Members of Congress are raising the alarm about the potential for a violent crackdown in Brazil, as the country hurtles toward the second round presidential vote on October 28. Far-right candidate Jair Bolsonaro, who has recently threatened to jail political opponents and unleash a wave of extrajudicial executions of alleged criminals, appears all but assured to win the vote and take the presidency.
In response to the simmering crisis, several representatives in the U.S. are calling on the State Department to remain vigilant about the potential for the breakdown of Brazilian civil society.
Rep. Ro Khanna, D-Calif., is circulating a letter among colleagues calling for a robust response to any human rights violations on the horizon.
“It is not inconceivable that Brazil could return to the dark authoritarian days of its recent past.”
“As you may be aware, Mr. Bolsonaro regularly praises Brazil’s former military dictatorship, has been charged with hate speech toward minority groups and said that he will not recognize the election results if he loses,” the letter, addressed to Secretary of State Mike Pompeo, states. “In response, we ask that you make it clear to the government of Brazil that the United States of America finds these positions unacceptable and that there will be severe consequences if Mr. Bolsonaro follows through on his threats during the presidential campaign.”
“With a leading presidential candidate who is calling for widespread purges, the militarization of the entire country and who promises to stack his cabinet with military officers,” the letter further notes, “it is not inconceivable that Brazil could return to the dark authoritarian days of its recent past.”
The letter is still collecting signatures on Capitol Hill. So far Reps. Mark Pocan, D-Wisc.; José Serrano, D-N.Y.; Eleanor Holmes Norton, D-D.C.; Frank Pallone, D-N.J.; Alan Lowenthal, D-Calif.; Rep. Barbara Lee, D-Calif.; Pramila Jayapal, D-Wash.; Hank Johnson, D-Ga; Jan Schakowsky, D-Ill; Raúl Grijalva, D-Ariz.; Jim McGovern, D-Mass.; Bobby Rush, D-Ill.; Jamie Raskin, D-Md.; Keith Ellison, D-Minn.; and Alma Adams, D-N.C., have all signed on. In addition, the letter was endorsed by a number of nongovernmental groups, including the Center for Economic and Policy Research, Just Foreign Policy, the union umbrella AFL-CIO, Washington Office on Latin America, United Steelworkers, and the United Auto Workers.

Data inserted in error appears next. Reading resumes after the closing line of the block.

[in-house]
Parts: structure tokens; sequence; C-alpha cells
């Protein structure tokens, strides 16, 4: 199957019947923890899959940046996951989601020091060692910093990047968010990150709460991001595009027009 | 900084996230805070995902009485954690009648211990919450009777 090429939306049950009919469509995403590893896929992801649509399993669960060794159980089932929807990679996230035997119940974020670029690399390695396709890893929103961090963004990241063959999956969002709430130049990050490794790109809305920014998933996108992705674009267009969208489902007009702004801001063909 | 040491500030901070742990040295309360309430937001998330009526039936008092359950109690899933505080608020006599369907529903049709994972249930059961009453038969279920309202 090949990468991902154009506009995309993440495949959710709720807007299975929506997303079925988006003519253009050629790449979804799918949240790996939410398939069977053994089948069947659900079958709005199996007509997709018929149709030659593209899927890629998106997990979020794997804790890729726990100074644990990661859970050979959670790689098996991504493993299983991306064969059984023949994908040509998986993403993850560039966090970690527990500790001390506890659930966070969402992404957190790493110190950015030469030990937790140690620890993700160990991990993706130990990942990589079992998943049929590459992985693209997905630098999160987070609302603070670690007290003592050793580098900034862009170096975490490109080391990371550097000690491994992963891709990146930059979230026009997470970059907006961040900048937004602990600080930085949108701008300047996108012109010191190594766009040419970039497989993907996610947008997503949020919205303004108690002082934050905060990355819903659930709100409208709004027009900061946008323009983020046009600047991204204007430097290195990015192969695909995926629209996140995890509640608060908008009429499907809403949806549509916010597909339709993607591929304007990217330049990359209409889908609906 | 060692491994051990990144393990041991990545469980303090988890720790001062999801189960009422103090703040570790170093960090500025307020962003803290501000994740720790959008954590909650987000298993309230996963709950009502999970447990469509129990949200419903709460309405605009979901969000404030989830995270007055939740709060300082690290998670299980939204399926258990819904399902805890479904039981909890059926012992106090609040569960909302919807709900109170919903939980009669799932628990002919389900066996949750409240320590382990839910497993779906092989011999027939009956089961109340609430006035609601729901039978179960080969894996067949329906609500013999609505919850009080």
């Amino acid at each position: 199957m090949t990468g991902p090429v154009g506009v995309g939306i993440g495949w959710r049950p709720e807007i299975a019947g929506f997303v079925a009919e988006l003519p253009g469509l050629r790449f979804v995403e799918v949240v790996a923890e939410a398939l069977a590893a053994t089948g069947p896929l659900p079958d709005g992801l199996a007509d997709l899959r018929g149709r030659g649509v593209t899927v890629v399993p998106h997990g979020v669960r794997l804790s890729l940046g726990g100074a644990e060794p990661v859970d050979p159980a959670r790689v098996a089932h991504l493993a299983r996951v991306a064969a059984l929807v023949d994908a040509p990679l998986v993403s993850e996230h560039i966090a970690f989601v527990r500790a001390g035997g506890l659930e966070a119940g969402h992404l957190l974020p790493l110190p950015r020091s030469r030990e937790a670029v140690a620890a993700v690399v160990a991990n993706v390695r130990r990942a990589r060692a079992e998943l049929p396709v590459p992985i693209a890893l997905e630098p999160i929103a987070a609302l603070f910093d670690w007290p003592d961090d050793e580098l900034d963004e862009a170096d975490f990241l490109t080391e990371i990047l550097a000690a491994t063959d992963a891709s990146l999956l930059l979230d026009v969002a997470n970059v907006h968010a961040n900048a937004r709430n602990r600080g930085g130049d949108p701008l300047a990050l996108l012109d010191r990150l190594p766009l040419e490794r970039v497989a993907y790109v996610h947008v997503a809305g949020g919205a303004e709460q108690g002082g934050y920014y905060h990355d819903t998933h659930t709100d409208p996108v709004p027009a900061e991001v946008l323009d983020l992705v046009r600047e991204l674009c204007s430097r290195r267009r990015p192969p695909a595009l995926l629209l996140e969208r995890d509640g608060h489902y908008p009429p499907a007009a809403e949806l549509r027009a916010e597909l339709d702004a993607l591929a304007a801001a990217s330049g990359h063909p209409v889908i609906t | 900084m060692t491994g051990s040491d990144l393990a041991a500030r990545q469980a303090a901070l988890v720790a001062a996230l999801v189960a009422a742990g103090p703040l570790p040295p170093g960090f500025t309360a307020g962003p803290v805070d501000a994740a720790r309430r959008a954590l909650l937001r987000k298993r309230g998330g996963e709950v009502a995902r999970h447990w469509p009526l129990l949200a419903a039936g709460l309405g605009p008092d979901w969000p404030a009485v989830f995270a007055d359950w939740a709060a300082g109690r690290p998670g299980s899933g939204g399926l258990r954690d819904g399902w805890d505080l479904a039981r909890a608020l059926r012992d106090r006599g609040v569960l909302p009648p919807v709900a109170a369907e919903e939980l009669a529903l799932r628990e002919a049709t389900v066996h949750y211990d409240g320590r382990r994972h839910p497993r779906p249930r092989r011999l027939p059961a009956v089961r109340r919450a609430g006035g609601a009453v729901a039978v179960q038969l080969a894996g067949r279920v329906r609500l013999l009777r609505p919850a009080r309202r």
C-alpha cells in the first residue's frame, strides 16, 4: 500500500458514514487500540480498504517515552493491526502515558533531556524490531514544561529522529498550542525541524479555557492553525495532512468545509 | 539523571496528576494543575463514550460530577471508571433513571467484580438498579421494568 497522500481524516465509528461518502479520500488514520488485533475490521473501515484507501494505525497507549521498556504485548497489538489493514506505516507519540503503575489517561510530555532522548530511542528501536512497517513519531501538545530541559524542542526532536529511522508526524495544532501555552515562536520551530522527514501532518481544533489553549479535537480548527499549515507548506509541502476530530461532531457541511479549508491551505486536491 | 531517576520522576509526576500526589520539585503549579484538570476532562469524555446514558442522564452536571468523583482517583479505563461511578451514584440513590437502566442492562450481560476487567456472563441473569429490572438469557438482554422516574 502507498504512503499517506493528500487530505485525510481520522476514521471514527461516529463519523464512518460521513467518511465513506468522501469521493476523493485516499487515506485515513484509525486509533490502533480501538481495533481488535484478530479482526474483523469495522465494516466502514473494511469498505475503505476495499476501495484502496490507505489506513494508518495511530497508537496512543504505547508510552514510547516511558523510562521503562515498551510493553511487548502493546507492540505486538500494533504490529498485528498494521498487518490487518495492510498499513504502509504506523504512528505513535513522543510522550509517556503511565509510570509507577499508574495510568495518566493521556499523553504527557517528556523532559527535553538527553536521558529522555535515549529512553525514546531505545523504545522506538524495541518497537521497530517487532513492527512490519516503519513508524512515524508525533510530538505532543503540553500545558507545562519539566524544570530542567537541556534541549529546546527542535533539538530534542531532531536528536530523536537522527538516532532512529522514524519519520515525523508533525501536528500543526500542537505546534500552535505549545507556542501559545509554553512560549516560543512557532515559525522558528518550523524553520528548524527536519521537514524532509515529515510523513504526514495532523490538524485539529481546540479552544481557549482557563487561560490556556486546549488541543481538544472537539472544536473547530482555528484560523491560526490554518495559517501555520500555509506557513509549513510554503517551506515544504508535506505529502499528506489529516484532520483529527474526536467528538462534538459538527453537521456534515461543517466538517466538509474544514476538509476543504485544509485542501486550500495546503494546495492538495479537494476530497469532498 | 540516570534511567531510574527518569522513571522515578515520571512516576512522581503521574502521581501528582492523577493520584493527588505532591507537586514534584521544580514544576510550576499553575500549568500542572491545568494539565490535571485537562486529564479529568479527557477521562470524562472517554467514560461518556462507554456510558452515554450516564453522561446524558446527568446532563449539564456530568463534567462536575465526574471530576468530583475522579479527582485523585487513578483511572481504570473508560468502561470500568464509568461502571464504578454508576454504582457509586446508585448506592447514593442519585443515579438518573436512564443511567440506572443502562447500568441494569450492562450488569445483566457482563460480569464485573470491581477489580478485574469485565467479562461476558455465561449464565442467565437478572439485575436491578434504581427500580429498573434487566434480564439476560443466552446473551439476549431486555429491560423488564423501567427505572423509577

The letter’s co-signers are overwhelmingly members of the House Progressive Caucus, left-leaning members who have been increasingly outspoken on foreign policy. Members of the caucus pressured Democratic leadership to revoke U.S. support for the Saudi Arabia and United Arab Emirates-led war in Yemen, citing lack of congressional authorization and the increasing death toll from the conflict.
If Democrats take control of the House of Representatives this election cycle, as many polls predict, the Progressive Caucus is likely to swell in numbers to its largest in history, providing lawmakers with a substantial voice to hold the State Department and other agencies accountable. Lee, the California Democrat who signed the letter, is currently running to chair the House Democratic Caucus, the fourth-highest position in the party.
The Khanna letter strongly suggests that Democrats may exercise influence over current U.S. aid to Brazil, demanding that “U.S. assistance and cooperation with Brazil is contingent on the upholding of basic human rights and democratic values by its leaders.”
The U.S. has provided Brazil with at least $17 million in defense and law enforcement assistance since 2012, according to Security Assistance Monitor, a nonprofit watchdog group. The assistance includes training for police and the transfer of excess U.S. military stockpiles to Brazilian security forces.
Bolsonaro has said he wants to give police officers free rein to kill, noting that an officer who “kills 10, 15, or 20 with 10 or 30 bullets each” should receive a “a medal and not be prosecuted.” He has also pledged to loosen restrictions for gun ownership, a promise that has sent the share price for Forjas Taurus, the largest gun manufacturer in Brazil, soaring in recent weeks. But Brazil, notably, is among the top importers of small arms, such as handguns and rifles, another area in which lawmakers could conceivably apply pressure.
The letter also lists a number of politically motivated murders in recent weeks in Brazil, noting that the country is on edge not only from Bolsonaro’s rhetoric, but also from “a massive false news campaign on social media, which has reportedly received millions of dollars of illicit funding from private sector actors.”
Many of the “fake news” articles have been distributed through WhatsApp, the chat platform owned by Facebook. The misinformation has been a pervasive problem despite the Menlo Park, California-based company’s promises to open an election “war room” to combat its spread. Citing the misinformation, the Khanna letter suggests that Congress may demand answers from Facebook about the problem.
Update: October 25, 2018, 7:57 p.m. EST
This story has been updated to include five additional members of Congress who signed the letter after the story was published.